With a limited statistical power to detect important systemic adverse events, no significant differences between the two drugs in rates of death, arteriothrombotic events, or venous thrombotic events were found; these findings are consistent with the results of a study on Medicare claims involving more than 145 000 treated patients [65]. In this present study, no significant ophthalmological adverse effects were reported, with varying degrees of subconjunctival hemorrhage being the most common adverse effect in both groups. No patient showed an increase in IOP above 22 mmHg or significant ocular inflammation. These observations are in line with the observations of Fung and colleagues [63],[66]. There were no reported cases of endophthalmitis in the ranibizumab group in the PIER study and this is in accordance with the findings of our study [25]. According to the Fung et al. [63] the incidence of endophthalmitis after using intravitreal injections of bevacizumab was 0.01%, and this may be due to the large number of patients in their study compared with the small number of patients in this study. Lens injury or retinal detachment was not observed in any patient in this study.

There are some studies comparing the efficacies of ranibizumab and bevacizumab. Landa and colleagues [55],[56] in their retrospective reviews concluded that there is no significant difference in the efficacies of ranibizumab and bevacizumab. Fong et al. [57] in a comparative retrospective case series concluded that both ranibizumab and bevacizumab groups showed similar improvement and stability of vision over time. Subramanian et al. [52] in their prospective randomized double-blind single-center study over 6 months concluded that visual outcomes of bevacizumab in wet AMD were not different from those of ranibizumab. Their study had a total of 20 patients. However, Chang et al. [61] in their retrospective comparative study concluded that short-term effectiveness of ranibizumab treatment, as measured by incremental improvement in OCT parameters, was significantly greater than that of bevacizumab treatment.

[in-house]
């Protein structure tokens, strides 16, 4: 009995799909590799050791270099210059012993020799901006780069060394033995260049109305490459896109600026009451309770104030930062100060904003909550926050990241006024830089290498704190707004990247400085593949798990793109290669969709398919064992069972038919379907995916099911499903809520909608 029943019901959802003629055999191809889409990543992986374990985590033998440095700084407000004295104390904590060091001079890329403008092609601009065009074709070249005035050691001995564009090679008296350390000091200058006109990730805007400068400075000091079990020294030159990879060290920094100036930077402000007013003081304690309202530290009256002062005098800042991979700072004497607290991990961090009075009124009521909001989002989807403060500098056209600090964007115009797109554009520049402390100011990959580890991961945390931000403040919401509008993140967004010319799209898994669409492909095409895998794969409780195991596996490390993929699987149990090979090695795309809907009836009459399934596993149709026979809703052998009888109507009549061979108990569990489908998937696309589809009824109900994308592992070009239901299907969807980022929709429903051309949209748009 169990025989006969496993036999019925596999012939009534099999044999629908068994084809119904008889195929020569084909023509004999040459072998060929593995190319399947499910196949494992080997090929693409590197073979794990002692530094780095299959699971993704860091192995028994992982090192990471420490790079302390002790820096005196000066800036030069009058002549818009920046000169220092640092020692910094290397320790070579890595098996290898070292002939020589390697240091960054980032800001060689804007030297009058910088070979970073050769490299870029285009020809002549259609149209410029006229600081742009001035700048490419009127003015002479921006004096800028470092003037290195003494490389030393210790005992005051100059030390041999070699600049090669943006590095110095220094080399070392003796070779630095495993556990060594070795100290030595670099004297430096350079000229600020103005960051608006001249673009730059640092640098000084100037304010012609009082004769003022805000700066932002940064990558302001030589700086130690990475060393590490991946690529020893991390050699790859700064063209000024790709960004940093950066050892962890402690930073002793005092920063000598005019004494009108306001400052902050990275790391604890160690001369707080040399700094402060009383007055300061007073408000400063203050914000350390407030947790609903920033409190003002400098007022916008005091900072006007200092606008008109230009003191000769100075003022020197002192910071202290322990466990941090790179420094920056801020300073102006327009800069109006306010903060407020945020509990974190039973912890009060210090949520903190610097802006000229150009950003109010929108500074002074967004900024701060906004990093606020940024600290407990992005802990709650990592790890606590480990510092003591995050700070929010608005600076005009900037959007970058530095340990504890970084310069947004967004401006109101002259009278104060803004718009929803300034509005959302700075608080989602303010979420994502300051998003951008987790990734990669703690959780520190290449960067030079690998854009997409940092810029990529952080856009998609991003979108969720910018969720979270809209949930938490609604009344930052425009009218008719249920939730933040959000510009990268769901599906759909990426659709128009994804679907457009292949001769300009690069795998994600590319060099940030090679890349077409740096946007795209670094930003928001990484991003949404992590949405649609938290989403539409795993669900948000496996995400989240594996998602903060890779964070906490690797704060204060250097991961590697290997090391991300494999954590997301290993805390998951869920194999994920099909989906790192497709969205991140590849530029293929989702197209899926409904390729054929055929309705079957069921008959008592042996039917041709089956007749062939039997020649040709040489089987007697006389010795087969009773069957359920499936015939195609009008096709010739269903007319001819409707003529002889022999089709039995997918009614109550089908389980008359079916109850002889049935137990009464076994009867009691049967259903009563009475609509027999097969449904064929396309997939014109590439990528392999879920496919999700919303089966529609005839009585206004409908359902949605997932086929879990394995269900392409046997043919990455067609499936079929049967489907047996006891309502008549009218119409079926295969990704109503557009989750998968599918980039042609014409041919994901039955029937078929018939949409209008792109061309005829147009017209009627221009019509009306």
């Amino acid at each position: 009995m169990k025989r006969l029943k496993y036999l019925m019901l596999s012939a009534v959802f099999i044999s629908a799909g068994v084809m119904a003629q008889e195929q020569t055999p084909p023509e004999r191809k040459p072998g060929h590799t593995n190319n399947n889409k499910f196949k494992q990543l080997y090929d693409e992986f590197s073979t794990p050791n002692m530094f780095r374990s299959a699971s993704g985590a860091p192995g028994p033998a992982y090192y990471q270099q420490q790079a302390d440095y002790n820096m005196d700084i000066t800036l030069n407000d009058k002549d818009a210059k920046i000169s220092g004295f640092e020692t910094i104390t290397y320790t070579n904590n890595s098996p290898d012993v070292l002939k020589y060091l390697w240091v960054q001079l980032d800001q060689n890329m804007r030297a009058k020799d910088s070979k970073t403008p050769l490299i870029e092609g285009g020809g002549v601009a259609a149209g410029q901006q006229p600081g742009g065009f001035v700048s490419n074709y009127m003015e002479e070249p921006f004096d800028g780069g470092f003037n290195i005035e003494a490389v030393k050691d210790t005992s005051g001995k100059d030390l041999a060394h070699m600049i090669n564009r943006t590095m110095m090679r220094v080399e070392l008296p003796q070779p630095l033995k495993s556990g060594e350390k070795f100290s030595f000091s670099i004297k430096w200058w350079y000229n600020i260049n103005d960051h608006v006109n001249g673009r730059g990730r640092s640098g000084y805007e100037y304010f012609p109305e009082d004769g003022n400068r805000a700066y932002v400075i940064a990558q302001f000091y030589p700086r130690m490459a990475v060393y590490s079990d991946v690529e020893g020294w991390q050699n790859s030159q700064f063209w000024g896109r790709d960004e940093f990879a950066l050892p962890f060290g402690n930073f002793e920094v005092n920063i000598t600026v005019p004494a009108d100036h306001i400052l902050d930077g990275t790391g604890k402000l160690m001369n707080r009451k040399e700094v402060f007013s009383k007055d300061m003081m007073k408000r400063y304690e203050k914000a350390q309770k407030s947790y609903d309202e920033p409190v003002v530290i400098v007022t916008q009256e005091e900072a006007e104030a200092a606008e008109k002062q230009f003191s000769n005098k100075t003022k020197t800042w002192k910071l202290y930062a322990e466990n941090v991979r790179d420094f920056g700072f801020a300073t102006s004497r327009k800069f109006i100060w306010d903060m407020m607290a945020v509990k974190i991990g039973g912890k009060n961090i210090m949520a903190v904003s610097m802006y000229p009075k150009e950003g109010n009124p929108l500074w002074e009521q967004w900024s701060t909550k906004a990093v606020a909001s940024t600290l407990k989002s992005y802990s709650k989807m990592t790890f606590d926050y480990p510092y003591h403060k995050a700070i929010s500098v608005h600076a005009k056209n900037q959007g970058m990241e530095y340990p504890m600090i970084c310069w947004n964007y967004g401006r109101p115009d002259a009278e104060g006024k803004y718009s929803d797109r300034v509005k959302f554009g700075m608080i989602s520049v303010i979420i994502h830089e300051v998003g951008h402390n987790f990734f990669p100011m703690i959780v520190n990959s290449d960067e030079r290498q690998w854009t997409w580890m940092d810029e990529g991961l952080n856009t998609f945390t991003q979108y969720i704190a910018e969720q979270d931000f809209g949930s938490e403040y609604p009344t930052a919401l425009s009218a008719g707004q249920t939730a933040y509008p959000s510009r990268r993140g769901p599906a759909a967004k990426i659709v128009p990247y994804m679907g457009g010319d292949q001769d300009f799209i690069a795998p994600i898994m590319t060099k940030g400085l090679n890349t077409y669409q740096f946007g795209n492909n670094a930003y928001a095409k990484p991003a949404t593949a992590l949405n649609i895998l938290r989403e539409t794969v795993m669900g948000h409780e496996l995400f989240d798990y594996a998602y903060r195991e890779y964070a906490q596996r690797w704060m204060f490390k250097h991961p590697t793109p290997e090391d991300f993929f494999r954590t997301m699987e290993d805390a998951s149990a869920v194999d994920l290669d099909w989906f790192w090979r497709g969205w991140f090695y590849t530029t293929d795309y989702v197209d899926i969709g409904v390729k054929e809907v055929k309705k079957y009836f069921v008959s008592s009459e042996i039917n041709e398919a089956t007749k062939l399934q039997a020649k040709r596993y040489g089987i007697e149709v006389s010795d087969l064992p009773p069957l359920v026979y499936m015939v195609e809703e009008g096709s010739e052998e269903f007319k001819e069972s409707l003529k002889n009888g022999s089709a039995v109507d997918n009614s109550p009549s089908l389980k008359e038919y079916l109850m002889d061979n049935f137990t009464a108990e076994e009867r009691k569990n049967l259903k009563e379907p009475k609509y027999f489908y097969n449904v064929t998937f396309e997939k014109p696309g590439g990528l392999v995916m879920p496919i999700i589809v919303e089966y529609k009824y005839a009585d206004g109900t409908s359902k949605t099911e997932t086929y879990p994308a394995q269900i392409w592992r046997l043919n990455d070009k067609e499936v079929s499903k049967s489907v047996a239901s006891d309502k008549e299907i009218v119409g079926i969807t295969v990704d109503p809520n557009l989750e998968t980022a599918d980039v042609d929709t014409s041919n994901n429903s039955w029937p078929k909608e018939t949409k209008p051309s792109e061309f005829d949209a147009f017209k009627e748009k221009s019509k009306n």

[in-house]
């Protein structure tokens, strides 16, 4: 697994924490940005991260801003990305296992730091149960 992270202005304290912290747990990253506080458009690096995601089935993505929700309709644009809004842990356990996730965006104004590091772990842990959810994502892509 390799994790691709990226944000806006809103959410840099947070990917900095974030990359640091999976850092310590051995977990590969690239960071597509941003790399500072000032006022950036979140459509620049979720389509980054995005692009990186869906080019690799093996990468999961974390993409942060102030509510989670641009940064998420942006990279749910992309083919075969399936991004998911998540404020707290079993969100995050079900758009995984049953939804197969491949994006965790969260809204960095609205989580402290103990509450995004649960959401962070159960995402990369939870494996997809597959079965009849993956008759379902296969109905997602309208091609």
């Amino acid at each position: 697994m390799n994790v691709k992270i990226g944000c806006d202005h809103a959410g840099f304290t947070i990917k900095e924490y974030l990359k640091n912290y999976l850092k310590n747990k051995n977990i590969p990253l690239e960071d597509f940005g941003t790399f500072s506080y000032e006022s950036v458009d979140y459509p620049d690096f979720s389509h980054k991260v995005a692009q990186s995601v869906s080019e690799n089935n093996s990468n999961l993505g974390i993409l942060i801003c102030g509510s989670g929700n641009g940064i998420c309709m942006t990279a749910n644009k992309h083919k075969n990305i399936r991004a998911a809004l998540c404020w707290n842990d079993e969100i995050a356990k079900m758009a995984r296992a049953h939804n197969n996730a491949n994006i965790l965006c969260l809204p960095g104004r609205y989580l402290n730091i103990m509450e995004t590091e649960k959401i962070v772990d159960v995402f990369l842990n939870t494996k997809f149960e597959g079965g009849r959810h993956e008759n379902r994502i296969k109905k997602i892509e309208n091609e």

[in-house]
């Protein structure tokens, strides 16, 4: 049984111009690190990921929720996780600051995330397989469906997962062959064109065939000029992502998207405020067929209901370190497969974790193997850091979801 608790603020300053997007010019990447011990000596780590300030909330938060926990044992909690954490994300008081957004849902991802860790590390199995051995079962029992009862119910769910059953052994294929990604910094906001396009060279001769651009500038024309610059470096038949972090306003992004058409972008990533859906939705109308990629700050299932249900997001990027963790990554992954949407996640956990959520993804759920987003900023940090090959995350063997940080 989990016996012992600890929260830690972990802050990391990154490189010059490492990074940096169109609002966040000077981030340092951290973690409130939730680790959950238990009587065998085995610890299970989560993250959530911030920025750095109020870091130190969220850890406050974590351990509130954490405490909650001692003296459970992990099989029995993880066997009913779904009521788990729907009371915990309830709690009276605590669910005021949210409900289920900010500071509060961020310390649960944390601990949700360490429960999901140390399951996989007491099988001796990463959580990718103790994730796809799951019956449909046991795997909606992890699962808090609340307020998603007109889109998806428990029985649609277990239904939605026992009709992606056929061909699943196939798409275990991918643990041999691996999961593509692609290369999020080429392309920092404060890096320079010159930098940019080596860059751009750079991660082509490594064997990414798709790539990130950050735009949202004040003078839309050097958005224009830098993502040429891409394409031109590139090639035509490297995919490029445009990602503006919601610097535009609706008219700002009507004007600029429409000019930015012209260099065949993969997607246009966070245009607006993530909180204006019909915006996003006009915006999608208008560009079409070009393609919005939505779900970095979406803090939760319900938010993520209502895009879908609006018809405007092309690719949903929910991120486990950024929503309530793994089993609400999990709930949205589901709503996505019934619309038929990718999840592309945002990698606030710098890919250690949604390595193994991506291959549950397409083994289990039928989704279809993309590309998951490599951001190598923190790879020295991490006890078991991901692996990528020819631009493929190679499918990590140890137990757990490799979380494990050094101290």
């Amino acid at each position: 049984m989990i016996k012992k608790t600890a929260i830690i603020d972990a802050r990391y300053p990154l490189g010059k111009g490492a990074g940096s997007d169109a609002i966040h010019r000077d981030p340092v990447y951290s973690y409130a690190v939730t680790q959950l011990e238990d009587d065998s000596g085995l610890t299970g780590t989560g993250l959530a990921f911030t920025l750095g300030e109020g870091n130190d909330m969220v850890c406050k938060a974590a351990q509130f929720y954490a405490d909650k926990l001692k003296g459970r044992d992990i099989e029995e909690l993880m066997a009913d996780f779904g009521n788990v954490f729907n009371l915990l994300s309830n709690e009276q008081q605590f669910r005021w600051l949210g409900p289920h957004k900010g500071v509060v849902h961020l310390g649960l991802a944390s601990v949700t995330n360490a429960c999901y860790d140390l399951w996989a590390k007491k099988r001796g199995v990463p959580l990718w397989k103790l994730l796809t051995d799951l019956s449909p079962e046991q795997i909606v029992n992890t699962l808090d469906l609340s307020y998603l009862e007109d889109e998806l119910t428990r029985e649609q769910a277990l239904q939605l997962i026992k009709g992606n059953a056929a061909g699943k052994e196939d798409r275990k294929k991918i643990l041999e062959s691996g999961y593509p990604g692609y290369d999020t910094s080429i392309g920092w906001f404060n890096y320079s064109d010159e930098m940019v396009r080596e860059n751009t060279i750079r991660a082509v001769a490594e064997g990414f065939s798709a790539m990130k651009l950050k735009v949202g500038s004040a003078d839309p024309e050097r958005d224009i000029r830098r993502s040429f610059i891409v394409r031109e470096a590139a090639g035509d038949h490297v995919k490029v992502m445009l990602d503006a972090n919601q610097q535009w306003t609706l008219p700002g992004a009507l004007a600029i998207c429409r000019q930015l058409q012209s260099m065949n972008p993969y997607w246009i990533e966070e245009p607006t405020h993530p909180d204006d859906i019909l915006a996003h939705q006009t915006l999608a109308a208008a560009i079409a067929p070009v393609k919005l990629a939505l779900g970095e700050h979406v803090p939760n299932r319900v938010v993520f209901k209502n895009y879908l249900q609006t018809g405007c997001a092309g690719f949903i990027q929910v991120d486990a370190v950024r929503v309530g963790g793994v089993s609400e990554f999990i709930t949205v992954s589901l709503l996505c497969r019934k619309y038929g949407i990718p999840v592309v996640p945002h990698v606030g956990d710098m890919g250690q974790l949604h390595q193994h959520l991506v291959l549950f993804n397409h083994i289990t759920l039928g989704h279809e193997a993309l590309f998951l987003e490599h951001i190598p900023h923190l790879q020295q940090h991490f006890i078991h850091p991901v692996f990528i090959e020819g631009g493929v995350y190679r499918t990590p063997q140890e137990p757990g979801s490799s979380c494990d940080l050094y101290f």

This study, a prospective randomized trial, was conducted at the Al Bahar Eye Center, Kuwait, and included 24 patients; the follow-up period was 6 months. Parameters studied included both change in BCVA and CMT and the adverse effects of the two drugs. In this study, no statistically significant difference was found in terms of change in BCVA or CMT between the ranibizumab and bevacizumab groups at 1, 3, and 6 months postoperatively. Both were found to be equally efficacious with regard to improving BCVA (functional improvement) or CMT (structural improvement). Hence, as there is no statistically significant difference in the efficacy and safety of ranibizumab and bevacizumab and both can be used equally as intravitreal injections for treatment of CNVM due to wet AMD.

One of the many factors that contribute to selection of a drug for a patient is cost. A single dose of ranibizumab costs 40 times as much as a single dose of bevacizumab. Hence, ranibizumab is not cost-effective compared with bevacizumab at the current prices unless it is at least 2.5 times more efficacious. However, in observational studies bevacizumab and ranibizumab appear to have similar efficacy. This cost differential has important economic implications when extrapolated to the very large number of patients who are treated for neovascular AMD, particularly when one of the suggested regimens is monthly injection of the drug. Considering all of the evidence now available, it can be concluded that ranibizumab and bevacizumab confer equivalent visual function benefits, but bevacizumab is substantially less expensive. Continuous treatment with ranibizumab results in statistically insignificant and trivially better visual function and morphologic outcomes. The safety profiles of the two drugs are similar and do not support an increased risk of arteriothrombotic events with bevacizumab. Ownership of the two drugs by a single company unwilling to license the cheaper one indicates policy limitations. The separation of licensing (on the basis of safety and efficacy) from cost effectiveness means that the company can avoid assessment of the latter by refusing to license. Although use of an unlicensed drug is not illegal, prescribers may feel pressured to use the more expensive licensed alternative. Even if a clinical trial showed the two drugs to be equivalent, it is not clear how bevacizumab could be authorized for use given the refusal by its owner to license it.

The strengths of this study are in its methodology. The prospective, randomized nature of this study helps minimize patient and investigator bias. Limitations are present and include a small sample size and a relatively short follow-up period.


  Conclusion Top


It can be concluded that both ranibizumab and bevacizumab are safe and efficacious treatment options as intravitreal injections for the treatment of CNVM due to AMD and that the two do not have statistically significant disparity between them in terms of improving BCVA and CMT. As this study conveys results from a small number of patients, further studies with larger sample sizes are needed to establish statistical significance.


  Acknowledgements Top


Conflicts of interest

None declared.